As digital revolutionizes the world, offering buggy applications to consumers is less and less acceptable and less and less tolerated. The megaphone effect of social networks poses a real risk in terms of brand image to companies with suboptimal code quality that allows bugs to slip through.
Software is all around us, and so are software bugs. A simple and small visual defect on a website, a smartphone application that doesn’t open, a Windows error pop-up that hides a screen displaying plane schedules or, more seriously, a bug that can be exploited to hack into a company (as was the case with the bug that afflicted OpenSSL from 2012 and exposed millions of sites).
Without going back as far as 1962 and the destruction of the Mariner probe after only 4 minutes and 53 seconds of flight or the even faster self-destruction of Ariane 5 during its first flight in 1996, the cost of a computer bug can be astronomical, especially when considering that the vast majority can be corrected in just a few minutes.
This May, Volkswagen announced that all deliveries of its new Golf 8 car in Europe would be stopped and that the 30,000 cars already delivered would be recalled due to a software bug in the “eCall” emergency call function. Because the same software was deployed across other brands, three other models of the VW group are now suffering the same fate: the Skoda Octavia and the new Seat Leon and Audi A3.  This issue comes at a particularly challenging time for the German carmaker, as deliveries of vehicles are slowly resuming after the lockdown and its brand new electric car ID 3 was already afflicted by software bugs and has been piling up in the manufacturer’s car parks since December 2019.
Software bugs can sometimes take an even more life-threatening turn. In December 2015, the French National Agency for the Safety of Medicines (ANSM) asked Stallergenes laboratories to suspend the production and distribution of their allergy treatments as a software bug had led to errors in the allocation of medication to patients.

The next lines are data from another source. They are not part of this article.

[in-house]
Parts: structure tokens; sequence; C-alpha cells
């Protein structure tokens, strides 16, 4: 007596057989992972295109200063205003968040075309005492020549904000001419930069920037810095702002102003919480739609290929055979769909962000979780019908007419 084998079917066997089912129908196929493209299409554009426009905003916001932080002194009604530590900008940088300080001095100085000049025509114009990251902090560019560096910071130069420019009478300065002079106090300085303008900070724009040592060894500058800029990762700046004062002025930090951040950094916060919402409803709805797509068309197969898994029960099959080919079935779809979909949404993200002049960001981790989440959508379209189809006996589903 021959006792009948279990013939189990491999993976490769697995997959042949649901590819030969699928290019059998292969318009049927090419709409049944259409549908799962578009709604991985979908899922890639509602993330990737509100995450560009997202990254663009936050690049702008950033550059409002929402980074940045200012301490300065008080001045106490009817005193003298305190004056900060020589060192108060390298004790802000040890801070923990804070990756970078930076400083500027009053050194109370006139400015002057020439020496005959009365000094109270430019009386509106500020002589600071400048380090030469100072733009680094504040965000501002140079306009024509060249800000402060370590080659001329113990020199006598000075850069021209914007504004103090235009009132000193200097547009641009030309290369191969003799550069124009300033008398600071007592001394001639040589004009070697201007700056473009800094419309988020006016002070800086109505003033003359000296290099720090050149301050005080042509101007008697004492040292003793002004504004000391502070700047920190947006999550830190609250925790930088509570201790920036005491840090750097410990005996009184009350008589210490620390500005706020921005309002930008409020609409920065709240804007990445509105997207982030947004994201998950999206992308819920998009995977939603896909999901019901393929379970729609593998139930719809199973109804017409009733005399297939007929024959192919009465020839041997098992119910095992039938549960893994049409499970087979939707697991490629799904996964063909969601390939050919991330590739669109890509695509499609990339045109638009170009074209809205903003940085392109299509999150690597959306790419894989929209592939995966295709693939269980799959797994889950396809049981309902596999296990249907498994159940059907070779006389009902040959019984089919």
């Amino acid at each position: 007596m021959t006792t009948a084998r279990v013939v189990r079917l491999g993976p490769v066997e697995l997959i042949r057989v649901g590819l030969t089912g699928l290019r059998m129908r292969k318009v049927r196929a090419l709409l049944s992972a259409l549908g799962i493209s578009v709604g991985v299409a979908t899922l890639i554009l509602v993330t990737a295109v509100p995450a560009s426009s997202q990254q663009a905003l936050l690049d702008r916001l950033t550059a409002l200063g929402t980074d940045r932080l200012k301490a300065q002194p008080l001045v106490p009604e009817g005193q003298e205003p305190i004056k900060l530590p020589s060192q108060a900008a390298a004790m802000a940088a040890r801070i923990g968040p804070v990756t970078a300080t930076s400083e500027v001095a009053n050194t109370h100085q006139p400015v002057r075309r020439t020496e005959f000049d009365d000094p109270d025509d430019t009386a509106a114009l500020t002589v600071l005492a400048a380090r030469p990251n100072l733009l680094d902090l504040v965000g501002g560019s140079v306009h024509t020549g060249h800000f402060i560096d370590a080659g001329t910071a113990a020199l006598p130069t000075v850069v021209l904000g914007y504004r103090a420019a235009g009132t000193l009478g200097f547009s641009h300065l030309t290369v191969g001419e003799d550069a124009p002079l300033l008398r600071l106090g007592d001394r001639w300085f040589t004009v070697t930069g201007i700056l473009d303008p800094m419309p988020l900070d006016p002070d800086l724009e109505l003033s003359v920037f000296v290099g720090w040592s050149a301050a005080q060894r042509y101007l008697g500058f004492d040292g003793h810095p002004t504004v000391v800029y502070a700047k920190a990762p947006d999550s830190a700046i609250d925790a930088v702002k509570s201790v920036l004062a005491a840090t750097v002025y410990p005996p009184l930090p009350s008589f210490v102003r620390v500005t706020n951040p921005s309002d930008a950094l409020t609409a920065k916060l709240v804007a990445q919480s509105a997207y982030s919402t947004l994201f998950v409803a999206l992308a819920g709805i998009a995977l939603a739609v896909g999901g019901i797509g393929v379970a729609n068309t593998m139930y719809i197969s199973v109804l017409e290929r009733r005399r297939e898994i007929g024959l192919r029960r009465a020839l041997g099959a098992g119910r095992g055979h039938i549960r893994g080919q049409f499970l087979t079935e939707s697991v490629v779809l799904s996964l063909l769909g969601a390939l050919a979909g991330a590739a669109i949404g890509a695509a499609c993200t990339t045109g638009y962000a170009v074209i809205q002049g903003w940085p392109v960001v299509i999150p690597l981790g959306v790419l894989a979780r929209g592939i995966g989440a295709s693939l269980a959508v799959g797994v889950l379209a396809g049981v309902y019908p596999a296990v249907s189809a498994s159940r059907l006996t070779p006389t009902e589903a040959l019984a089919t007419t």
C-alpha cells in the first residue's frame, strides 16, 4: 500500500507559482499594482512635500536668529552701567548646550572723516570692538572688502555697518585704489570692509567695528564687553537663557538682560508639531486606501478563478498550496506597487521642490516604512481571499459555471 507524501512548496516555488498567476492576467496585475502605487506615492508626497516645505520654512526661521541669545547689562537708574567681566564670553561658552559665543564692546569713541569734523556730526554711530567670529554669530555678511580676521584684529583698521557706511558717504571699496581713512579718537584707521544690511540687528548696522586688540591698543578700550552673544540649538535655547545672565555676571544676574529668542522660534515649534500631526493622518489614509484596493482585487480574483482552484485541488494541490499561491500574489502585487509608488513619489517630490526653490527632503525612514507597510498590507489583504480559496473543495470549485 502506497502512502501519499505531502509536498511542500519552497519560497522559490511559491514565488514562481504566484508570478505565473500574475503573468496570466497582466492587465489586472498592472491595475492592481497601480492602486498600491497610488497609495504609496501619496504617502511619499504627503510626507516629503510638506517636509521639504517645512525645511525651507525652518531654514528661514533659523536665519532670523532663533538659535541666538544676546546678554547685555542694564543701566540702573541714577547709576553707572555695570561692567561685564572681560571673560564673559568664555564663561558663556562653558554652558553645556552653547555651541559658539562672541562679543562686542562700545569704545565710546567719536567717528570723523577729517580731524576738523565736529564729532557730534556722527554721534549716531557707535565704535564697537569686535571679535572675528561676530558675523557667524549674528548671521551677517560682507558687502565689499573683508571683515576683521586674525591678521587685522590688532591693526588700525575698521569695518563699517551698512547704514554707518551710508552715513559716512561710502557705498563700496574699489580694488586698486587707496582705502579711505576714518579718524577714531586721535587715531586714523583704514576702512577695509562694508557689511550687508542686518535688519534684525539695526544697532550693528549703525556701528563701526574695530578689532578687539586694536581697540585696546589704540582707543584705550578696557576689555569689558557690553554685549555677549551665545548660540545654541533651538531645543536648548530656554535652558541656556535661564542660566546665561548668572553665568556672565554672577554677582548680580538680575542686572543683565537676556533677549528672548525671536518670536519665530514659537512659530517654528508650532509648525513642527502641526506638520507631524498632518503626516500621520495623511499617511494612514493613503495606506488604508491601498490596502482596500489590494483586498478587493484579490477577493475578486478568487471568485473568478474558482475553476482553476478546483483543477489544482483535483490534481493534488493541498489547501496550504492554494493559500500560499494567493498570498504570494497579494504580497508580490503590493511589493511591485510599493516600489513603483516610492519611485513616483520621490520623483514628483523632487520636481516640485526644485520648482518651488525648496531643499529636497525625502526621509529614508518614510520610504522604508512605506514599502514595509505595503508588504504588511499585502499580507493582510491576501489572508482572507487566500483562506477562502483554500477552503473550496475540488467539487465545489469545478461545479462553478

If we draw a parallel with the automobile sector, cars in the 1970s and 1980s still frequently broke down. It was not uncommon to have to open the hood and repair a car on the side of the road while on holiday. Today, a properly maintained car no longer breaks down. The manufacturers in the sector have worked rigorously on the quality of parts and testing and have succeeded in dramatically lowering breakdown rates. Imagine: if there were still as many defects in a modern car as there are in software, your car would break down every 1,000 km!
Development best practices have yet to evolve
Tolerating so many software bugs may seem surprising when considering that billions of lines of code are now developed every year. Yet while modern applications are nothing like the applications developed on the first mainframes, many development steps have hardly changed in the last 30 years. While there are more bells and whistles (IDEs, continuous integration and continuous delivery tools, and other developer tools), and while some steps have been automated, others are still very manual. Therefore, the quality of the software still ultimately relies on the shoulders of the developers themselves.
Most developers do not devote 100% of their time to writing code, far from it. According to a study by Stripe, developers spend around 60% of their time actually writing code, with the rest of the time spent modifying or debugging bad code or fixing technical debt. In addition to writing a program, a developer also has to test the code, do code reviews, and write documentation of the program. But if there has been one constant in the development world, it is the developers’ aversion to testing.